• Prioritize – look at your list and sort out what goes to your escalate, cultivate, and accommodate. This allows you to do tasks that truly matter.
  • Protect – your time. Consider your time as sacred. Yes, we may think we have an abundance of time, however,  we only have 24 hours in a day. We will have the time to do things that we want to do if we CHOOSE to do those things first. When you become mindful of how you spend your time, you easily remove distractions from your life.
  • Propel – Take some time off in a day to think about what are your wins for the day. What are you grateful for? How did you feel about your day? Are you stressed out? What are the things you want to improve on? From there, list down the things you want to accomplish for the following day. When you write those things down and it’s the first thing you see in the morning, you will see all your “wins” the day before, and you will know where you will want to go for that day.


We need collaboration and eliminating the sense of competition and get back to this authentic connection with the community. It is a mindset of abundance to lift one another up. The Joy of Missing Out is not just a book, but a movement. It is important for women to know that they can say “yes” only to things that would work for them, make your ideal day your every day, and say no to things that no longer work for you. You no longer have to ask for permission. It is granted to you.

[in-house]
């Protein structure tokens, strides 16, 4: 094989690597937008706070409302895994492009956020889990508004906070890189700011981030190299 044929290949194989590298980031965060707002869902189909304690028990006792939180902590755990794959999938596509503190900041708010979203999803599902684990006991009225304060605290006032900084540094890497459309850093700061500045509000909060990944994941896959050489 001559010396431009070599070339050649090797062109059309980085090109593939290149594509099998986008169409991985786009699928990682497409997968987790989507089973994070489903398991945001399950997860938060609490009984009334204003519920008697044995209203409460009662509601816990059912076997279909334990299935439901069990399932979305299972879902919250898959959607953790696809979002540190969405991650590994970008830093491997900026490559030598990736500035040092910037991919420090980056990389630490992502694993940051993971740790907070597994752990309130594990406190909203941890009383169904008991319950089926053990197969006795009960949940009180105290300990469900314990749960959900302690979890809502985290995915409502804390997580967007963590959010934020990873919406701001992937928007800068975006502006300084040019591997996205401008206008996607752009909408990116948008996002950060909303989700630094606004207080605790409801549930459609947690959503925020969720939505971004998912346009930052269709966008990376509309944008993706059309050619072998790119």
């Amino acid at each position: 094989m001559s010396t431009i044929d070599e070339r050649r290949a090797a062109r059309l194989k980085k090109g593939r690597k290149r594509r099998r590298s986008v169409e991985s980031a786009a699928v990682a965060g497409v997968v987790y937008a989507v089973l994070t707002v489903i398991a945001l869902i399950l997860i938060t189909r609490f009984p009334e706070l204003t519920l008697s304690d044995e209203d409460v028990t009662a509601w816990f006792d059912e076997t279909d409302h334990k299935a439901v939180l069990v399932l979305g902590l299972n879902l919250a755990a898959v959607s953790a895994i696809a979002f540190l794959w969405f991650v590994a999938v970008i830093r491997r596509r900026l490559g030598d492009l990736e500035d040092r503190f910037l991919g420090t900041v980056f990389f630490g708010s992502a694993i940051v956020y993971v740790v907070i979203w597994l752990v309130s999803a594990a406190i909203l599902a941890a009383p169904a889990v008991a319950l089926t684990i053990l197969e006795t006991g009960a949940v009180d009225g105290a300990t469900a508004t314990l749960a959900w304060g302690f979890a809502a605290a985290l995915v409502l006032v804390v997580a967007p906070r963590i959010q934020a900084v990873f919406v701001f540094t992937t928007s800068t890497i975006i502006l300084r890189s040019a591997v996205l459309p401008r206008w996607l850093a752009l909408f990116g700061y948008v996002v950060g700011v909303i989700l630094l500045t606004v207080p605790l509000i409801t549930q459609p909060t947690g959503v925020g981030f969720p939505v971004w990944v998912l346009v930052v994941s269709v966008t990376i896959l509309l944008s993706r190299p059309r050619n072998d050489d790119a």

Meet Tonya

Tonya Dalton is a productivity expert, writer, speaker and founder of inkWELL Press Productivity Co, a company centered around productivity tools and training. She will release her first book, The Joy of Missing Out, with Harper Collins October 1st. Tonya’s messages about business management, productivity, and the pursuit of passion have impacted thousands and inspired her to launch her podcast, Productivity Paradox which has surpassed more than a million downloads. Her podcast regularly ranks in the top 50 of all business management podcasts on Apple Podcasts. Tonya has been featured on Real Simple, Entrepreneur, Inc., Apartment Therapy, Lauren Conrad, and HGTV among other places. In 2019, Tonya received the Enterprising Woman of the Year Award and was named North Carolina’s Female Entrepreneur to Watch by The Ladders.


Instagram and Twitter: @tonya.i.dalton

InkWELL Press’ IG, FB, and Twitter: @inkwellpress

Pre-order “The Joy of Missing Out” book here and get exciting freebies and exclusive access to “Discover Your North Star” course for FREE!